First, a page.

Lottie Moon and Dr. Crawford H. Toy set a date to be married. But in those days, as the letters crossed the Pacific Ocean, she learned of Dr. Toy’s German rational acceptance; the repudiation of the Word of God. And in her missionary life, she had come to feed upon the Holy Scriptures, to believe in them as veritably the inspired message of the living Lord. And finding the repudiation of the Holy Scriptures by the brilliant young professor Dr. Toy, she wrote him and said, “I cannot find it in my heart to marry someone to whom the Bible is not the Word of God.”
She broke off the engagement. She lived her life, forty years a missionary, alone. One time wrote, when she drew out of her bank the last savings she had to buy bread for starving Chinese, she wrote across the little book of deposit, “I pray that no missionary shall ever be as lonely as I.” I salute the memory of Lottie Moon.
I would predict that our Baptist people would grow in power, in numbers, in effectiveness as we have grown since the days of that glorious woman; did we stay as true to the Word of God, as did she? But that awful dry rot and disintegration of rationalism enters us, and enters us, and enters us, and enters us, and saps our life, and saps our strength, and destroys our zeal and our fervor; and soon we shall become, barring the intervention of God, as any other of those rational unbelievers: without power with God or with men. I salute in admiration beyond what I could say in syllable or in sentence the devotion to the Book, to the Word, to the Scriptures of the great missionary Lottie Moon.
Those things are not known. It was not because of that of course that she became the name in which this great appeal for Christ beyond the sea is made. This is named for her because of her life of appeal. For example, she would write back to the states, write back to the states, “Oh, that the church, the individual church would send out missionaries, missionaries, missionaries.” There’s nobody going to listen to me, there’s no need to say it, but I’m going to say it anyway for my own soul’s good: if you were to take the missionary enterprise back to the churches, you would find thousands, and thousands, and thousands, and thousands of your young people out on the foreign field.
We support an impersonal program. It’s in the budget, and we support the budget. And our whole effort is impersonally represented there in the budget! What if you had forty young people from the First Baptist Church of Dallas out in the foreign field? What if you had all of our doctors and all of our dentists taking their vacations down to help them? What if you assigned to our church, say, Guatemala? We have two, maybe three Southern Baptist missionaries for the whole nation of Guatemala. What if you assigned Guatemala to the First Baptist Church in Dallas, this one church? I don’t know how many we could send down there, and our people learn the missionary life and appeal and intercession and all that it takes to pour into that effort a personal heart’s interest.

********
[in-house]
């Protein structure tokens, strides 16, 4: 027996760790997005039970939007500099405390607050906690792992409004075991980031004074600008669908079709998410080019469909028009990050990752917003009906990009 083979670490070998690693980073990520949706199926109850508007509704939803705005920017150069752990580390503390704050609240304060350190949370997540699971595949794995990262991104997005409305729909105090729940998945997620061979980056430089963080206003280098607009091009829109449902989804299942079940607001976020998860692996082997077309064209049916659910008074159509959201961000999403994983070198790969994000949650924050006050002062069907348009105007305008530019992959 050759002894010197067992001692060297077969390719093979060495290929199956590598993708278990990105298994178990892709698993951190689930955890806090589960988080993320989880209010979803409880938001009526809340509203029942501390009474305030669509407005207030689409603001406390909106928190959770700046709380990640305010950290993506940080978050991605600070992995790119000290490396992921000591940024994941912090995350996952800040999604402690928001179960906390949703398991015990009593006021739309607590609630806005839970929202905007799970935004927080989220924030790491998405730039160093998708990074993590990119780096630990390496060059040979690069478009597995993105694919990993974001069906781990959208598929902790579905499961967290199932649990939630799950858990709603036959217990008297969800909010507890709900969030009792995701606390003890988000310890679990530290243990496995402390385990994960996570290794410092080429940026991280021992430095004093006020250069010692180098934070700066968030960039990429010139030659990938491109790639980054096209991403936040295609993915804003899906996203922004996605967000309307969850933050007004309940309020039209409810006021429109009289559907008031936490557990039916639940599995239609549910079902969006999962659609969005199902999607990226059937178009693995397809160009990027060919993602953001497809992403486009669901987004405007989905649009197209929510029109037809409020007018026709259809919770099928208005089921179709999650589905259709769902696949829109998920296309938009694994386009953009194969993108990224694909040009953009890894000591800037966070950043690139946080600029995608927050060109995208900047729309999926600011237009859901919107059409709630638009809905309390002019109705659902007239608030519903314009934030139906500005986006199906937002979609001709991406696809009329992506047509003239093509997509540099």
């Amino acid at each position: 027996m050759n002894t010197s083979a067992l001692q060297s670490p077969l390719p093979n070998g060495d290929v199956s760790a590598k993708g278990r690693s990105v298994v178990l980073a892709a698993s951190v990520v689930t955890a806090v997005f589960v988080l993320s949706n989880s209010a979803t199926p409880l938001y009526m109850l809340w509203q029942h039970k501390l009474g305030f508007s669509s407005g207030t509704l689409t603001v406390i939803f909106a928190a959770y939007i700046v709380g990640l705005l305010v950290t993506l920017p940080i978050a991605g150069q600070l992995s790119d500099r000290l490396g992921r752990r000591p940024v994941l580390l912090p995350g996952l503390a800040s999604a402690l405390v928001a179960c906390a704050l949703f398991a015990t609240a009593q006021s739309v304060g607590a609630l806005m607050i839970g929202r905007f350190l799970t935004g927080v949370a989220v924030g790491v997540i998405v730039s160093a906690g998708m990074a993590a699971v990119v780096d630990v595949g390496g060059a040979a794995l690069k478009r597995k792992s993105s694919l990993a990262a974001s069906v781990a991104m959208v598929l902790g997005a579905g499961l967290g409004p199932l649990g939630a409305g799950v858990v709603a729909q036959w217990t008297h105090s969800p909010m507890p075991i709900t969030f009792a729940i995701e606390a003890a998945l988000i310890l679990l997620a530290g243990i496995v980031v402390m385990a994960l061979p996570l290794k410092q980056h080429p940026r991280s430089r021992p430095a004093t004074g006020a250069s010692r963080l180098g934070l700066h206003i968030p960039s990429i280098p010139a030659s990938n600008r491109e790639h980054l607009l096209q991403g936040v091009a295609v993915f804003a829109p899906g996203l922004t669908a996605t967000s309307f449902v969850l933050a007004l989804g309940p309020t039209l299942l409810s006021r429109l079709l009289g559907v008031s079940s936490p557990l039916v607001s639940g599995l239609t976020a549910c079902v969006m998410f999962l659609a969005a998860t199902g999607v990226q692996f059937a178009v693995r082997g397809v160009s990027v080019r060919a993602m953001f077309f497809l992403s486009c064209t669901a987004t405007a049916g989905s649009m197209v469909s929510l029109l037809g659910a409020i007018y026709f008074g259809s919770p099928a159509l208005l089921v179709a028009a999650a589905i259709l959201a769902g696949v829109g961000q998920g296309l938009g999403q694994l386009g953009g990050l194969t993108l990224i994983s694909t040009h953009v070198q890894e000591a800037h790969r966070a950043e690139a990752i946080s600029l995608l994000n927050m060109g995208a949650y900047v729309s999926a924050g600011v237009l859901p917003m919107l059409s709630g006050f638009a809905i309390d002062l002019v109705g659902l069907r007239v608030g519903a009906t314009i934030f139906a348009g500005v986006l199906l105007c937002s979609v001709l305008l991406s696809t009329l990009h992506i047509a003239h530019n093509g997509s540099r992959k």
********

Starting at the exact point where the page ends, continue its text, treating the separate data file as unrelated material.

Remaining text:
And our churches all over this nation that could do what the First Church of Dallas could do, and if one church couldn’t do it, two could do it; and if two churches couldn’t do it, then three could; and if three couldn’t do it, then four could bind themselves together to do it. Their missions would live. It’d be my son, it’d be my daughter, it’d be my Sunday school pupil, it’d be my RA boy, it’d be my GA girl, it’d be our YWA young people, it’d be us, it’d be you. I’m just saying what Lottie Moon said. She made appeal to the churches to send out missionaries and support them. Thrill my soul to get into the missionary business across the sea, just as we’re in the missionary business here at home in this city. I’d love to do it.
Now that’s just I. This is just I saying these things. Lottie Moon said them. Another thing, I say her life was one of appeal. In the years before 1888, she made appeal that the women of the southland organize themselves and support the foreign mission endeavor. The Southern Baptist Convention met in May, 1888, in Virginia, in Richmond; and at that session of the convention, they organized Woman’s Missionary Union, an auxiliary of the Southern Baptist Convention, to support the missionary cause in the earth.
Lottie Moon’s appeal again: that the women at Christmas time make an appeal for Christ and take the money and send out missionary helpers, so desperately needed across the seas. They listened to her appeal, and that Christmas, 1888, Lottie Moon saw the first Christmas offering, with its goal of two thousand dollars, taken up by the women of the South. They got three thousand dollars, enough for two missionaries, and sent them out to China, to help Lottie Moon in the work of the gospel of the Son of God. That’s why you have Woman’s Missionary Union. That’s why we have the Christmas offering, in appeal to the earnest entreaties of this missionary in Ting Chou, Miss Charlotte Moon.
Despite the efforts of WMU and men and churches, in the years of 1910, 1911, finally 1912, our people gave less, and less, and less, and less. Oh! You don’t have to stand someday at the judgment bar of Almighty God and hear read to us why these things happen in history. All you have to do is to open your heart, and make it sensitive to the call and message of Jesus, and everything that happens in history today is an open book.